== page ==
Sarcoidosis is a multisystemic granulomatous disease characterized by noncaseating epithelioid granulomata that affects the lung in over 90% of patients and the central nervous system (CNS) in 5-9%. Neurosarcoidosis often occurs as multifocal meningeal and parenchymal lesions, and its diagnosis is particularly difficult in the absence of concomitant systemic disease. Hypothalamic-pituitary sarcoidosis occurs in fewer than 10% of patients with neurosarcoidosis and has been previously reported in association with profound endocrinological dysfunction. The authors report the case of a patient with isolated pituitary sarcoidosis who was first evaluated for visual symptoms and showed no preoperative endocrinological dysfunction or evidence of multisystemic or other CNS involvement. To the authors' knowledge, only 1 other such presentation is previously reported in the English literature. Such presentations are diagnostically and therapeutically challenging, and definitive diagnosis requires obtaining a biopsy specimen of the lesion with histological proof of noncaseating epithelioid granuloma, as well as the exclusion of other possible entities.
The Annals of Otology, Rhinology, and Laryngology. Feb, 2008 | Pubmed ID: 18357830
We report a rare case of spinal myxopapillary ependymoma metastatic to both internal auditory canals (IACs) and its implications for diagnosing neurofibromatosis type 2 (NF2).
Primary Meningeal CNS Lymphoma Treated with Intra-arterial Chemotherapy and Blood-brain Barrier Disruption
Journal of Neuro-oncology. Dec, 2008 | Pubmed ID: 18758913
Diffuse large B-cell lymphoma of the meninges is a particularly rare form of primary CNS lymphoma. We report a case of a 63-year-old woman found to have primary meningeal lymphoma (PML) with dural and leptomeningeal involvement whom we treated with multiple cycles of intra-arterial (IA) methotrexate, intravenous (IV) etoposide phosphate, and IV cyclophosphamide after reversible osmotic blood-brain barrier disruption (BBBD). Improvement was evident on gadolinium-enhanced brain MRI one month into therapy. At 67 months post-diagnosis there is no evidence of CNS disease. After completing her therapy regimen, she remained disease-free for 34 months, when stage IV diffuse large B-cell lymphoma was discovered in her left adrenal gland and right thigh. Following six cycles of rituximab and CHOP treatment, she is presently in complete remission. IA methotrexate and reversible osmotic BBBD without radiation therapy may be an effective therapy for treating PML.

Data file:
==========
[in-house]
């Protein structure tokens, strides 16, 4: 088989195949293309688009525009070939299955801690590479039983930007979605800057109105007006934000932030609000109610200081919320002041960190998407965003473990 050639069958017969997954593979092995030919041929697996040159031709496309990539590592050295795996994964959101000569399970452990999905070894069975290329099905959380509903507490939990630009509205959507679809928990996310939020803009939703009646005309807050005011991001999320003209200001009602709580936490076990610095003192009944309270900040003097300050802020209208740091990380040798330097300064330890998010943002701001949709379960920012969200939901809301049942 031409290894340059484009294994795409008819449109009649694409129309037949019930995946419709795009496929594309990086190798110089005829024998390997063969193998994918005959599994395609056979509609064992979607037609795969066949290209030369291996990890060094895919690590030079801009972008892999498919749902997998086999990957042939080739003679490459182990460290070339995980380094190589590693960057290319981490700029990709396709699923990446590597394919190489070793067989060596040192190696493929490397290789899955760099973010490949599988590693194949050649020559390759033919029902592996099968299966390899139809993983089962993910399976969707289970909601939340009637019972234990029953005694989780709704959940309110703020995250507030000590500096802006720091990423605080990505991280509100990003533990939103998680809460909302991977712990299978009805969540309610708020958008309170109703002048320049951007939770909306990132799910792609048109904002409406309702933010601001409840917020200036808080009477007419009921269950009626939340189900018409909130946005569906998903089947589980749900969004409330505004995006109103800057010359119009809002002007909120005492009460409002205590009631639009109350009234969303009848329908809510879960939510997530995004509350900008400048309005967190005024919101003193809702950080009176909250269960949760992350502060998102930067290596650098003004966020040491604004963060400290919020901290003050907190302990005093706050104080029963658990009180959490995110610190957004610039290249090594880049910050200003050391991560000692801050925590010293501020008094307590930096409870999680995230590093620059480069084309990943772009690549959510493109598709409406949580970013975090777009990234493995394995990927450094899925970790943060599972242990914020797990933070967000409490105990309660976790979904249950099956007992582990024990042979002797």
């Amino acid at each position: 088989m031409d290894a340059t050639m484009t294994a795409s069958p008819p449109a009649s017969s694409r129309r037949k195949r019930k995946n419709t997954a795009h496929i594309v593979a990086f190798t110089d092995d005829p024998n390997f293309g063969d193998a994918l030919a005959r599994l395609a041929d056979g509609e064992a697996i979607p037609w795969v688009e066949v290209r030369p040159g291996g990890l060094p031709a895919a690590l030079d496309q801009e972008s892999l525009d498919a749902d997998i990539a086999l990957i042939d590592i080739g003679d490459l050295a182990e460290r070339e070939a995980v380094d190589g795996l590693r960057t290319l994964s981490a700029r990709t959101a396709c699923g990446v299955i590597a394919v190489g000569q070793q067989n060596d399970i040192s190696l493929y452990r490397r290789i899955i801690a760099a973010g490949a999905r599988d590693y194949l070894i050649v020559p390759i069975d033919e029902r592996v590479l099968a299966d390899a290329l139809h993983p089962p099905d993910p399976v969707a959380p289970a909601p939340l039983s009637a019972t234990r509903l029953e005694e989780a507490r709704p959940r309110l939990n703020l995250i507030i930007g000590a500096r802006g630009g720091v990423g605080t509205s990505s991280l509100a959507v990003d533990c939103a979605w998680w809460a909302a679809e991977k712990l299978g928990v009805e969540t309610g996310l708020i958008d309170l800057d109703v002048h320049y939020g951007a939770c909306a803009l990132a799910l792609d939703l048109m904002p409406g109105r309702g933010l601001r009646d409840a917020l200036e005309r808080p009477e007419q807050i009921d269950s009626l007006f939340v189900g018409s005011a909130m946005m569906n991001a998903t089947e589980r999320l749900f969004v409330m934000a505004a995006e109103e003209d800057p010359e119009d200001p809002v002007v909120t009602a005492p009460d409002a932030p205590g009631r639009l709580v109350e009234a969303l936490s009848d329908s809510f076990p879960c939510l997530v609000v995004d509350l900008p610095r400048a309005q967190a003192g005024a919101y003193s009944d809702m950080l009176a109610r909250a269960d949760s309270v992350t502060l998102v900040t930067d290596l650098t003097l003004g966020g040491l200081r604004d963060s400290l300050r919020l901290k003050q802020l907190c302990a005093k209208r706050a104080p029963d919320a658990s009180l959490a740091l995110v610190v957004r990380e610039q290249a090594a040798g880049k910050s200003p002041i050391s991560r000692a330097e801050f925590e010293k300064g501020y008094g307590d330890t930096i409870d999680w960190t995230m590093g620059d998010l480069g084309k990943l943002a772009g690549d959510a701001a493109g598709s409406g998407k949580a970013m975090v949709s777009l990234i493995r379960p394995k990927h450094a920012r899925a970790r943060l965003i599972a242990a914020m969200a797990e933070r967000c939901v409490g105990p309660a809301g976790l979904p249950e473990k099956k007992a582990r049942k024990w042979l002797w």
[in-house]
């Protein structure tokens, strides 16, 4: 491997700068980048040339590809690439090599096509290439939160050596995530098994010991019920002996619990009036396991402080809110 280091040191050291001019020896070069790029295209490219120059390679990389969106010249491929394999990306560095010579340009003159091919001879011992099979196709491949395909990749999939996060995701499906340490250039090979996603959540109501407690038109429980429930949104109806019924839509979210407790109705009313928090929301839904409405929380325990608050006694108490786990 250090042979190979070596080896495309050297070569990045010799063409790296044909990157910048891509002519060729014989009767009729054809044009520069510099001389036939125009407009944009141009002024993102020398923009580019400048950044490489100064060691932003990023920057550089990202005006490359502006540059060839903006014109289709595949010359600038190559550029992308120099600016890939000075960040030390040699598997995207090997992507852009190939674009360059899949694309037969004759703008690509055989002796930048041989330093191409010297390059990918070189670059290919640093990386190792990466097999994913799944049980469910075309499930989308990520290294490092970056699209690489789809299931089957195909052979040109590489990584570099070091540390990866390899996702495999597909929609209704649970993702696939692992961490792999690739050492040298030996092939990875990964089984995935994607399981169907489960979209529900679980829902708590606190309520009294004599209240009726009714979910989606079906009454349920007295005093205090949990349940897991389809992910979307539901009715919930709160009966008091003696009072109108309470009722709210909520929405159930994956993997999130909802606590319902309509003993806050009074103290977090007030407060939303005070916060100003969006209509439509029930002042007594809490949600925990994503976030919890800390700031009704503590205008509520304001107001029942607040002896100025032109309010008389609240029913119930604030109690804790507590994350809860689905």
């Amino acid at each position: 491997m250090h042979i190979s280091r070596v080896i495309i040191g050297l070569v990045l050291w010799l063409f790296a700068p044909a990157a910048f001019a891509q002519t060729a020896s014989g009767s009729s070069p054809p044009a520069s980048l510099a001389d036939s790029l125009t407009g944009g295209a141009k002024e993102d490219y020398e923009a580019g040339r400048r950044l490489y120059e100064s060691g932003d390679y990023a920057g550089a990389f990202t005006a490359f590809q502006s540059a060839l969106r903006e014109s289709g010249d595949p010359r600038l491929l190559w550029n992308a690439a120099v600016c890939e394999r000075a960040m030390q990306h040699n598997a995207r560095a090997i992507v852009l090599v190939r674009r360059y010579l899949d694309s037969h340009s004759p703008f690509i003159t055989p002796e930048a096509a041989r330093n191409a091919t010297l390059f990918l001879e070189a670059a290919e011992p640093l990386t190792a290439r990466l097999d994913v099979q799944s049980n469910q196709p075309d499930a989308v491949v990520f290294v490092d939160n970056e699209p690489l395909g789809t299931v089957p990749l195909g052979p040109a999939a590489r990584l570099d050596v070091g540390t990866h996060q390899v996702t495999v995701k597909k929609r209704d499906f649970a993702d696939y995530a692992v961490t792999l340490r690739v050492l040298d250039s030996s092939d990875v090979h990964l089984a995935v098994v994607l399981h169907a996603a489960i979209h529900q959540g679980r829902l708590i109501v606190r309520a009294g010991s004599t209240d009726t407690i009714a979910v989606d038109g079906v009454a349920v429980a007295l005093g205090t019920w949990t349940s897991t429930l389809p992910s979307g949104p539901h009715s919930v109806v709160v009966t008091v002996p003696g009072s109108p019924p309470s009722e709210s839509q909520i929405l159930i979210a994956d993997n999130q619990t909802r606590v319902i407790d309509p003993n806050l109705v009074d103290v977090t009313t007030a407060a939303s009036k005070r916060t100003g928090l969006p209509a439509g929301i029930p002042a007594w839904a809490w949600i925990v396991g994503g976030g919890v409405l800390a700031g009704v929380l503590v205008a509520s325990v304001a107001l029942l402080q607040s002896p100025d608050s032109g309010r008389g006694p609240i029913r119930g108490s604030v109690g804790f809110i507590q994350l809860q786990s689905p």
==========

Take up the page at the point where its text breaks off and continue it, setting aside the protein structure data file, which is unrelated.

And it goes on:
IFN-alpha and Bortezomib Overcome Bcl-2 and Mcl-1 Overexpression in Melanoma Cells by Stimulating the Extrinsic Pathway of Apoptosis
Cancer Research. Oct, 2008 | Pubmed ID: 18922907
We hypothesized that IFN-alpha would enhance the apoptotic activity of bortezomib on melanoma cells. Combined treatment with bortezomib and IFN-alpha induced synergistic apoptosis in melanoma and other solid tumor cell lines. Apoptosis was associated with processing of procaspase-3, procaspase-7, procaspase-8, and procaspase-9 and with cleavage of Bid and poly(ADP-ribose) polymerase. Bortezomib plus IFN-alpha was effective at inducing apoptosis in melanoma cells that overexpressed Bcl-2 or Mcl-1, suggesting that this treatment combination can overcome mitochondrial pathways of cell survival and resistance to apoptosis. The proapoptotic effects of this treatment combination were abrogated by a caspase-8 inhibitor, led to increased association of Fas and FADD before the onset of cell death, and were significantly reduced in cells transfected with a dominant-negative FADD construct or small interfering RNA targeting Fas. These data suggest that bortezomib and IFN-alpha act through the extrinsic pathway of apoptosis via FADD-induced caspase-8 activation to initiate cell death. Finally, bortezomib and IFN-alpha displayed statistically significant antitumor activity compared with either agent alone in both the B16 murine model of melanoma and in athymic mice bearing human A375 xenografts. These data support the future clinical development of bortezomib and IFN-alpha for malignant melanoma.
Recent Patents on CNS Drug Discovery. Jan, 2009 | Pubmed ID: 19149710